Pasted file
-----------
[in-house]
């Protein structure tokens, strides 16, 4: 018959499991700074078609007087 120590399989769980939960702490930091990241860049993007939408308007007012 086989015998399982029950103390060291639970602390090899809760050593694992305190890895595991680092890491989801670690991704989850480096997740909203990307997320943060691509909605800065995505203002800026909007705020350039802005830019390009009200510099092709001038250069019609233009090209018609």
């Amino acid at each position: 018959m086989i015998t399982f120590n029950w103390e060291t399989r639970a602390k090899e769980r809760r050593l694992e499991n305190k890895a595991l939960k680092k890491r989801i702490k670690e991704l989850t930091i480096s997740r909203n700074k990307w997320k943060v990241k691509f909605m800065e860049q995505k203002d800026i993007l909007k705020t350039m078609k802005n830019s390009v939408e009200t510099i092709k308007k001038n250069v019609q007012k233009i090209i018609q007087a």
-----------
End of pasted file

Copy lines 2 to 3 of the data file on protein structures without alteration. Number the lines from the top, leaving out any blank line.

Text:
């Protein structure tokens, strides 16, 4: 018959499991700074078609007087 120590399989769980939960702490930091990241860049993007939408308007007012 086989015998399982029950103390060291639970602390090899809760050593694992305190890895595991680092890491989801670690991704989850480096997740909203990307997320943060691509909605800065995505203002800026909007705020350039802005830019390009009200510099092709001038250069019609233009090209018609």
């Amino acid at each position: 018959m086989i015998t399982f120590n029950w103390e060291t399989r639970a602390k090899e769980r809760r050593l694992e499991n305190k890895a595991l939960k680092k890491r989801i702490k670690e991704l989850t930091i480096s997740r909203n700074k990307w997320k943060v990241k691509f909605m800065e860049q995505k203002d800026i993007l909007k705020t350039m078609k802005n830019s390009v939408e009200t510099i092709k308007k001038n250069v019609q007012k233009i090209i018609q007087a």